You Can’t be Serious

You Can’t be Serious January 4, 2023

Listening to me is more a saunter than a hike.

Mawwaige – Bunches of JoyI meant to tell you about Sigeric the Serious. With a nod to my Patheos sponsor, James Ford, whose “Monkey Mind” posts tend to wander more than march, let me tell you about this character whose moniker sounds more like a character from “The Princess Bride” than actual history.

Sigeric (the only name he had or that we know) was a Catholic Cleric in England during the 10th century. Nothing is known of his youth but he was educated and became a monk at Glastonbury Abbey then subsequently elevated to abbot of St. Augustine’s Abbey, which are quite distant from each other, the former being even closer to the Irish Sea than the latter is to the English Channel. St. Augustine’s is in Canterbury, and Sigeric was eventually made Archbishop of Canterbury, but only after being elevated to bishop of Ramsbury (by St. Dunstan, who makes a literary cameo in Dickens’ Christmas Carol) which is about halfway between the two.

This means little in itself, except that most people in 10th century Europe never went further than 20 miles from their birthplace and Sigeric traveled essentially across England twice before being named Archbishop of Canterbury by the pope.

Here is when he becomes someone worth knowing.

Pallium - WikipediaRoman Catholic archbishops are entitled to a pallium, a liturgical garment, from the pope. But you had to go and get it from the pope. No UPS then. And if most people never left the county in which they were born, a tiny sliver went across borders and mountains and back. Doing so for a small garment was proof of one’s loyalty, which was precisely the point. Starting home in 990, the record of his trip is among the oldest extant pilgrim accounts in Western Europe. His stopping places, usually churches or abbeys of course, make a nearly straight line from Rome northwest to Canterbury.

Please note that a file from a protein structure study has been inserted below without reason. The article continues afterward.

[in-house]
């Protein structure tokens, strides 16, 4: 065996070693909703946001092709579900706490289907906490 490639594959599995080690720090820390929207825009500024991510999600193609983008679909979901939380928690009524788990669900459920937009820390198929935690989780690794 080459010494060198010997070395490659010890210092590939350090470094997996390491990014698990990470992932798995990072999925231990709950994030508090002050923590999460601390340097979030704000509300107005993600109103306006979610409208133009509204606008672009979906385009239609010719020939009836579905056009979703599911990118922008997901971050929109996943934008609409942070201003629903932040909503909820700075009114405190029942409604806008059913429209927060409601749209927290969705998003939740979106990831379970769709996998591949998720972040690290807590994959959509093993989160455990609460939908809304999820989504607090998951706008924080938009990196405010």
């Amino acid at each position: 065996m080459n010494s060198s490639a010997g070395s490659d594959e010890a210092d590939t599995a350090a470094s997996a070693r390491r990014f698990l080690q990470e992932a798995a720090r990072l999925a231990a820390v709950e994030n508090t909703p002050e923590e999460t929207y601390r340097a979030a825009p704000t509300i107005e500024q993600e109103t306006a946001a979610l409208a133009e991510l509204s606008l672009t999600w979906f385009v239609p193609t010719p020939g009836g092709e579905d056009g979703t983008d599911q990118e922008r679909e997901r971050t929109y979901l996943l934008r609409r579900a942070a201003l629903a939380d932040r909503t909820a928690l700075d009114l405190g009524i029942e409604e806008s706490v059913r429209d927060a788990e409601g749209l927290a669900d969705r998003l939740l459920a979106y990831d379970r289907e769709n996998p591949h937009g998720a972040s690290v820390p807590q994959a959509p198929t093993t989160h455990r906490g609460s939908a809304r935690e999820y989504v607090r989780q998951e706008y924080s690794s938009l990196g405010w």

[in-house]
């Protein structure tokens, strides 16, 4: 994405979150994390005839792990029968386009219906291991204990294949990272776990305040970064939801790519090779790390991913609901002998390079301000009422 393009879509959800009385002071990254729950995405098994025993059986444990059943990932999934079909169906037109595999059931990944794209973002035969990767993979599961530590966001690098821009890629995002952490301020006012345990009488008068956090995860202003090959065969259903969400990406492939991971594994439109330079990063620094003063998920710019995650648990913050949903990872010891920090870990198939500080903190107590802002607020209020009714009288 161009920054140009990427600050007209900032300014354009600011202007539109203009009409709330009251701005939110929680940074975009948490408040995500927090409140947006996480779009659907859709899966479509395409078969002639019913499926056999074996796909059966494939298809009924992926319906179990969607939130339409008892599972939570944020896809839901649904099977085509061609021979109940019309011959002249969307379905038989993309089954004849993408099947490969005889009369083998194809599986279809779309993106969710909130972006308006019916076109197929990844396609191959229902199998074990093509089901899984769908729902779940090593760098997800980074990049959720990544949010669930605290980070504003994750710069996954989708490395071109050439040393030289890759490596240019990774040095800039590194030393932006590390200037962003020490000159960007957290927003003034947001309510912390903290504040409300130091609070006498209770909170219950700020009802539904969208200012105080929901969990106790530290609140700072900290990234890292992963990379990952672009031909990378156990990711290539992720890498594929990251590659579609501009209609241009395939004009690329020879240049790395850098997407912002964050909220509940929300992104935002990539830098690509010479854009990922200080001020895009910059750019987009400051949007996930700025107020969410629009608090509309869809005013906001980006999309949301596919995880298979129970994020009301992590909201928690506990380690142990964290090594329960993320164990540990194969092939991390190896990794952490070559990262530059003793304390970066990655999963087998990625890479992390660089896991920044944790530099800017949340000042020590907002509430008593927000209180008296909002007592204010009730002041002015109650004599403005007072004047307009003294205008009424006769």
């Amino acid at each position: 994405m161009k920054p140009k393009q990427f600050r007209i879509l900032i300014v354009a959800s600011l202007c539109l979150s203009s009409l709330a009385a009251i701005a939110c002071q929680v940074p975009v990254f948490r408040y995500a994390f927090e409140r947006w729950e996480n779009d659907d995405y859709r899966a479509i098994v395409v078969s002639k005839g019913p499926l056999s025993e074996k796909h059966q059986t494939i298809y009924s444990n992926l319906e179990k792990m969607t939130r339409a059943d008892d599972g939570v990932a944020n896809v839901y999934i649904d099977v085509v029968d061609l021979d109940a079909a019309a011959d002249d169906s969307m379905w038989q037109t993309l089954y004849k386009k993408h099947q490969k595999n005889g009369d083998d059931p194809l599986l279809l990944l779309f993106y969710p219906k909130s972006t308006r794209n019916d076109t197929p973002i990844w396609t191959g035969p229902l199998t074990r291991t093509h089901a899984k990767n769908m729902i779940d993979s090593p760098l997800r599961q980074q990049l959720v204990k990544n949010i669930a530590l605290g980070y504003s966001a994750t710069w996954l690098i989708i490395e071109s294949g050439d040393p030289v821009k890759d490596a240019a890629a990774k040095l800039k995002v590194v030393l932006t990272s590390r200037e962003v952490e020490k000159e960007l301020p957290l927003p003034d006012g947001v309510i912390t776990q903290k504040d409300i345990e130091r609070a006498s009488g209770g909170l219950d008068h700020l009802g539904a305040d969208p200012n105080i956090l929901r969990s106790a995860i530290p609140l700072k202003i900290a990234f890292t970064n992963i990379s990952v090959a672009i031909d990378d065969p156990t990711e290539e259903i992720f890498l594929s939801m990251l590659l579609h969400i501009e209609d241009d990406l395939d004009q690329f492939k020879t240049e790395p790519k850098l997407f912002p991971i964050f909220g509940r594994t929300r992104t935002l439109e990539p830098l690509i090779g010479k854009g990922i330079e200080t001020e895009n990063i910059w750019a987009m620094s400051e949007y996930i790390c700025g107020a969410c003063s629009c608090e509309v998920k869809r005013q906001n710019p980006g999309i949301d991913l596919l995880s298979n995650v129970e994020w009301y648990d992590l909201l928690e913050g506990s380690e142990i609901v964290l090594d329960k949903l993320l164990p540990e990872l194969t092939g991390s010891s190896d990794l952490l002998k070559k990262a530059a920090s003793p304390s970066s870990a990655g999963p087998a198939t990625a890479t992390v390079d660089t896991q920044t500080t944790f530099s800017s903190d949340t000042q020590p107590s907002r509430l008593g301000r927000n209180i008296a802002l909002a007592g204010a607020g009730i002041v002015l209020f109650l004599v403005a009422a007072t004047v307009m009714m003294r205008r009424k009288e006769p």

That route still exists, though less organized than the Camino de Santiago, and is called the Via Francigena, Italian for The French Road. If you read my earlier post, it was this journey I was all set to begin in April of 2020.  But – Covod.  It runs about 1000 miles altogether, crossing France, over the St. Bernard Pass which is quite high (think dogs with casks of brandy around their necks) then down the Italian peninsula. The famous hospice (where the dogs were kenneled) sits at the high point, which is 8100 feet above sea level, and was built around 1050 so Sigeric and his companions made over the pass on their own.

Never heard of the Via Francigena?

That’s OK. I had not either until I saw the beginning point at Canterbury Cathedral on my last day walking Chaucer’s path from the Tabard Inn in Southwark London. To find out after walking 200 miles (I walked from both London and Winchester) that there was another path made it Via Francigena — Just a Little Further irresistible. My hope to go remains, but my hope right now is that you sense how frail the pilgrim life can be – dependent on forces that are entirely outside your foreknowledge or control.

Pilgrim life is an exercise in vulnerability.

Fred in Bowness on SolwayThat has been deeply true of pilgrims from long ago like Sigeric. Not only was there less infrastructure there was much more danger: hostile governments, inadequate government, abundant highwaymen, unsafe food and water. The very idea of pilgrimage is foolish.

Yes it is better now, but even today, with maps and cell coverage, I have been lost. Even with modern clothing I have gotten blisters and chills. I have had a few moments of genuine fear, a few more of confusion, and many of uncertainty. The emotional satisfaction of pilgrim life is at least in part relief that you made it. That and knowing that in treading the paths generations before did, putting your feet where ancestors put theirs, creates a certain sense of being connected to them and their world. Blisters are blisters no matter the century, and being soaked by the rain feels pretty much the same in the 21st as the 10th century. Pilgrim life is one of “most common denominators” – breathing, walking, eating, resting. That’s what makes it holy.


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